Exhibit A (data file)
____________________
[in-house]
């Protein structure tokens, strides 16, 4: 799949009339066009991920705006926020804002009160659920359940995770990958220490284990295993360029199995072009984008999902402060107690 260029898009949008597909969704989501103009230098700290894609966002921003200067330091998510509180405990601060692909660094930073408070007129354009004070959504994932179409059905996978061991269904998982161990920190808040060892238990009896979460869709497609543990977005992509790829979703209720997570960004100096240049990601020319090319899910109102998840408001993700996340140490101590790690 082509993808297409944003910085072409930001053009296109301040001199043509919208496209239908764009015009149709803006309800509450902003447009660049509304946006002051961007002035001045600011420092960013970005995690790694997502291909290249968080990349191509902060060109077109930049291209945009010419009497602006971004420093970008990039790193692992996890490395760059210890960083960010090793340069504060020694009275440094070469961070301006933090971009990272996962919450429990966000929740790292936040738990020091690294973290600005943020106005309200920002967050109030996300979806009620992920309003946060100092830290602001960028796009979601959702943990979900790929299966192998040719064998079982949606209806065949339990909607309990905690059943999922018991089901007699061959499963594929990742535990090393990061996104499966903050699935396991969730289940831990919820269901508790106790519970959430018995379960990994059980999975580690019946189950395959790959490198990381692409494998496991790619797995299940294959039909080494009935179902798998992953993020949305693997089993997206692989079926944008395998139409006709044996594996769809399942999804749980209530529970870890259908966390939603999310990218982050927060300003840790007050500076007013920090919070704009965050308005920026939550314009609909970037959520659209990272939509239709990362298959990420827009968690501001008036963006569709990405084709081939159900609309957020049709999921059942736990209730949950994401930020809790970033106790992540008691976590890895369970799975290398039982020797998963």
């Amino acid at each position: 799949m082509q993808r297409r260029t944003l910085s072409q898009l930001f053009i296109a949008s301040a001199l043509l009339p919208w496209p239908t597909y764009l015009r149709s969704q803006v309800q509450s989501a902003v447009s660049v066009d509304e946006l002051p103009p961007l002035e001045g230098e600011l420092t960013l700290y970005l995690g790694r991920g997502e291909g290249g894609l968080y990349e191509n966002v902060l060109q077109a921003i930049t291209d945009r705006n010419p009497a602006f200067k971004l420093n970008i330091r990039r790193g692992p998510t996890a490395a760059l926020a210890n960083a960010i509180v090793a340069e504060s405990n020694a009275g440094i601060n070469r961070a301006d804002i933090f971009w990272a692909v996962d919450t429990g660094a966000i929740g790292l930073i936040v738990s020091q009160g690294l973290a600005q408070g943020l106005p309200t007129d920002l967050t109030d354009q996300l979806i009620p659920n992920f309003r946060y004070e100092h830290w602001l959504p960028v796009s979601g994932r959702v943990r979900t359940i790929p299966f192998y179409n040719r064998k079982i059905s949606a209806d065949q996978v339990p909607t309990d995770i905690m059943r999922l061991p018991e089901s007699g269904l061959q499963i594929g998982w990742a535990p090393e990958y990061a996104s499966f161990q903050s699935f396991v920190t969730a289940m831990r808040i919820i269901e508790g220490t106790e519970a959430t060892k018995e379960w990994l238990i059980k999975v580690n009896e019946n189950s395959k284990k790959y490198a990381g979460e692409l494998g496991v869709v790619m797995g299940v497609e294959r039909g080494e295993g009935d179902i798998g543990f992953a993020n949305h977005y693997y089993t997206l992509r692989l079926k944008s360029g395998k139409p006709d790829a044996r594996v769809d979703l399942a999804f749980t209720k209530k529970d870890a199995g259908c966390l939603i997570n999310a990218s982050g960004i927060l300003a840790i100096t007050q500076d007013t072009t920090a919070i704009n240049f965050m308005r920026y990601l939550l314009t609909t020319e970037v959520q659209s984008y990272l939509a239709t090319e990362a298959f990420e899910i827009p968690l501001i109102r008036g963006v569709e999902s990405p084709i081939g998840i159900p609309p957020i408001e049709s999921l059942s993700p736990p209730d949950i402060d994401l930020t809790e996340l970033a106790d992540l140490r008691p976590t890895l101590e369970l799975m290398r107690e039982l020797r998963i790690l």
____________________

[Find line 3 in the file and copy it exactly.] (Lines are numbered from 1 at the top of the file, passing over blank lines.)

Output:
């Amino acid at each position: 799949m082509q993808r297409r260029t944003l910085s072409q898009l930001f053009i296109a949008s301040a001199l043509l009339p919208w496209p239908t597909y764009l015009r149709s969704q803006v309800q509450s989501a902003v447009s660049v066009d509304e946006l002051p103009p961007l002035e001045g230098e600011l420092t960013l700290y970005l995690g790694r991920g997502e291909g290249g894609l968080y990349e191509n966002v902060l060109q077109a921003i930049t291209d945009r705006n010419p009497a602006f200067k971004l420093n970008i330091r990039r790193g692992p998510t996890a490395a760059l926020a210890n960083a960010i509180v090793a340069e504060s405990n020694a009275g440094i601060n070469r961070a301006d804002i933090f971009w990272a692909v996962d919450t429990g660094a966000i929740g790292l930073i936040v738990s020091q009160g690294l973290a600005q408070g943020l106005p309200t007129d920002l967050t109030d354009q996300l979806i009620p659920n992920f309003r946060y004070e100092h830290w602001l959504p960028v796009s979601g994932r959702v943990r979900t359940i790929p299966f192998y179409n040719r064998k079982i059905s949606a209806d065949q996978v339990p909607t309990d995770i905690m059943r999922l061991p018991e089901s007699g269904l061959q499963i594929g998982w990742a535990p090393e990958y990061a996104s499966f161990q903050s699935f396991v920190t969730a289940m831990r808040i919820i269901e508790g220490t106790e519970a959430t060892k018995e379960w990994l238990i059980k999975v580690n009896e019946n189950s395959k284990k790959y490198a990381g979460e692409l494998g496991v869709v790619m797995g299940v497609e294959r039909g080494e295993g009935d179902i798998g543990f992953a993020n949305h977005y693997y089993t997206l992509r692989l079926k944008s360029g395998k139409p006709d790829a044996r594996v769809d979703l399942a999804f749980t209720k209530k529970d870890a199995g259908c966390l939603i997570n999310a990218s982050g960004i927060l300003a840790i100096t007050q500076d007013t072009t920090a919070i704009n240049f965050m308005r920026y990601l939550l314009t609909t020319e970037v959520q659209s984008y990272l939509a239709t090319e990362a298959f990420e899910i827009p968690l501001i109102r008036g963006v569709e999902s990405p084709i081939g998840i159900p609309p957020i408001e049709s999921l059942s993700p736990p209730d949950i402060d994401l930020t809790e996340l970033a106790d992540l140490r008691p976590t890895l101590e369970l799975m290398r107690e039982l020797r998963i790690l």